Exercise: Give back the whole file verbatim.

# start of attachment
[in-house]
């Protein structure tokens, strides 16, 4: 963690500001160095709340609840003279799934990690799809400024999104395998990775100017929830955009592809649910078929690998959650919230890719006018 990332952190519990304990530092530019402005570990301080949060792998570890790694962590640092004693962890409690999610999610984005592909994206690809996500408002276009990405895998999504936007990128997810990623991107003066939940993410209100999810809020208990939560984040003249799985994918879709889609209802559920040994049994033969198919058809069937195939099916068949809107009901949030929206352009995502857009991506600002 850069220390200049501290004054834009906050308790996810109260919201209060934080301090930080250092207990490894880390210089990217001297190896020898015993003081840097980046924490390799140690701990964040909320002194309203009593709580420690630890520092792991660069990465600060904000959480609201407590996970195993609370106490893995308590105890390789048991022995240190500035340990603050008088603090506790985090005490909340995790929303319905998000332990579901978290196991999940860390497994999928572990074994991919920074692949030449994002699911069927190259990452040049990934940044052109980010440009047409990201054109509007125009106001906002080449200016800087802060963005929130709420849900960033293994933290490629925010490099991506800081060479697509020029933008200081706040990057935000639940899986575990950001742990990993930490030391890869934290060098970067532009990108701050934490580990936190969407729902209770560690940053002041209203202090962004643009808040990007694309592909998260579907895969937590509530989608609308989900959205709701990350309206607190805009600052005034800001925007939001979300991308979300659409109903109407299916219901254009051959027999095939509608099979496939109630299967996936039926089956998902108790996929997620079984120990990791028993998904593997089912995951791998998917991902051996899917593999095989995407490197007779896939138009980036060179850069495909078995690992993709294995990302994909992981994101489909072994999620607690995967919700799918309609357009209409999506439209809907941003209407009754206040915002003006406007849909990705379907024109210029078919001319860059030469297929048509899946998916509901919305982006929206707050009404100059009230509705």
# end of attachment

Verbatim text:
[in-house]
């Protein structure tokens, strides 16, 4: 963690500001160095709340609840003279799934990690799809400024999104395998990775100017929830955009592809649910078929690998959650919230890719006018 990332952190519990304990530092530019402005570990301080949060792998570890790694962590640092004693962890409690999610999610984005592909994206690809996500408002276009990405895998999504936007990128997810990623991107003066939940993410209100999810809020208990939560984040003249799985994918879709889609209802559920040994049994033969198919058809069937195939099916068949809107009901949030929206352009995502857009991506600002 850069220390200049501290004054834009906050308790996810109260919201209060934080301090930080250092207990490894880390210089990217001297190896020898015993003081840097980046924490390799140690701990964040909320002194309203009593709580420690630890520092792991660069990465600060904000959480609201407590996970195993609370106490893995308590105890390789048991022995240190500035340990603050008088603090506790985090005490909340995790929303319905998000332990579901978290196991999940860390497994999928572990074994991919920074692949030449994002699911069927190259990452040049990934940044052109980010440009047409990201054109509007125009106001906002080449200016800087802060963005929130709420849900960033293994933290490629925010490099991506800081060479697509020029933008200081706040990057935000639940899986575990950001742990990993930490030391890869934290060098970067532009990108701050934490580990936190969407729902209770560690940053002041209203202090962004643009808040990007694309592909998260579907895969937590509530989608609308989900959205709701990350309206607190805009600052005034800001925007939001979300991308979300659409109903109407299916219901254009051959027999095939509608099979496939109630299967996936039926089956998902108790996929997620079984120990990791028993998904593997089912995951791998998917991902051996899917593999095989995407490197007779896939138009980036060179850069495909078995690992993709294995990302994909992981994101489909072994999620607690995967919700799918309609357009209409999506439209809907941003209407009754206040915002003006406007849909990705379907024109210029078919001319860059030469297929048509899946998916509901919305982006929206707050009404100059009230509705």